Overlook Medical Center’s Comprehensive Stroke Center surpasses the highest standards and requirements for treating stroke, leading to better outcomes for patients
Overlook’s Comprehensive Stroke Center surpasses the highest standards and requirements for treating stroke, including the use of telestroke, an interactive video tool, both in the ambulance and the emergency department; advanced imaging capabilities, including a 320-slice CT scanner; 24/7 availability of specialized treatments (i.e., mechanical retrieval devices); a neuro ICU; and staff with the unique education and competencies to care for even the most complex stroke cases.
As a result, Overlook Medical Center serves as the region’s Comprehensive Stroke Center, receiving patients from more than a dozen Primary Stroke Center hospitals in New Jersey. This network enables our team of expert neurophysicians to share state-of-the-art stroke diagnostics and treatment technologies with colleagues at other facilities, ensuring that their stroke patients receive the best possible medical care. Patients who require advanced interventions receive well-coordinated and rapid transport to Overlook.
Winning the Race Against Time
An ischemic stroke occurs when blood flow to the brain is interrupted, resulting in the death of two million brain cells per minute, explains Gary Belt, MD, a stroke neurologist at Overlook Medical Center’s Atlantic Neuroscience Institute. “It is essential to reestablish blood flow as quickly as possible to limit the damage,” he says. “Thus, the adage ‘Time is brain.’ Every detail in the treatment of stroke is crucial.”
The overarching goal with stroke is to treat each patient quickly and safely in order to minimize any long-term effects. The first line of defense in the treatment of ischemic stroke is IV alteplase (tPA), a powerful clot-busting drug that can be delivered up to four-and-a-half hours after the onset of stroke.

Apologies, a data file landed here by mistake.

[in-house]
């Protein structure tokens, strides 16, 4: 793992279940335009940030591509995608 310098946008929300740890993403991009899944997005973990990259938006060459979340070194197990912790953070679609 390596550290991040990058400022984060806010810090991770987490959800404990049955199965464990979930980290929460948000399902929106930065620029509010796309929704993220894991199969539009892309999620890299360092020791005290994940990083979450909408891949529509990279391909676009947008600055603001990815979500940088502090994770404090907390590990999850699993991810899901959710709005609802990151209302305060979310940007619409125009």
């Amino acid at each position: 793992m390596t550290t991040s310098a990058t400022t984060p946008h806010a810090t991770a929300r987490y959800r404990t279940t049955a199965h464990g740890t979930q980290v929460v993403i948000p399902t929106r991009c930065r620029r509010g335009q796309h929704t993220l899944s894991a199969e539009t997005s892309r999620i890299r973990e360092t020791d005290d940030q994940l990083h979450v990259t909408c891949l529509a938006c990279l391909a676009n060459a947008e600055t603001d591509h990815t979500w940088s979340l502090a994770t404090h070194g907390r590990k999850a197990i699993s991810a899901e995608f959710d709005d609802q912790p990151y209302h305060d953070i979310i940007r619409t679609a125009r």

Unfortunately, only 10 percent of ischemic stroke patients nationwide receive alteplase, but across Atlantic Health System, 18 percent of our ischemic stroke patients receive the treatment. Consider, too, “door-to-needle time” – the amount of time that passes from the point a patient enters the hospital to the point he or she receives alteplase therapy for stroke.
In the United States, 72 percent of these patients have a door-to-needle time less than 60 minutes. Far fewer – just 39 percent – are treated in less than 45 minutes. Treatment times in New Jersey match both of these statistics.
But across Atlantic Health System, we surpass top performance on nationally set metrics for stroke care: 87 percent of our patients have a door-to-needle time less than 60 minutes. Even better: Of the more than 800 patients treated for stroke at Overlook last year, 78 percent of those receiving alteplase were treated in 45 minutes or less. In fact, door-to-needle times at Overlook have registered as low as 12 minutes, rivaling numbers at any health care facility worldwide.
How We Achieve This
Our culture of stroke care reaches patients even before they come through our doors, and extends to every area of the hospital. Patient transitions between professionals are tight. Each step has been evaluated with an eye toward efficiency and safety.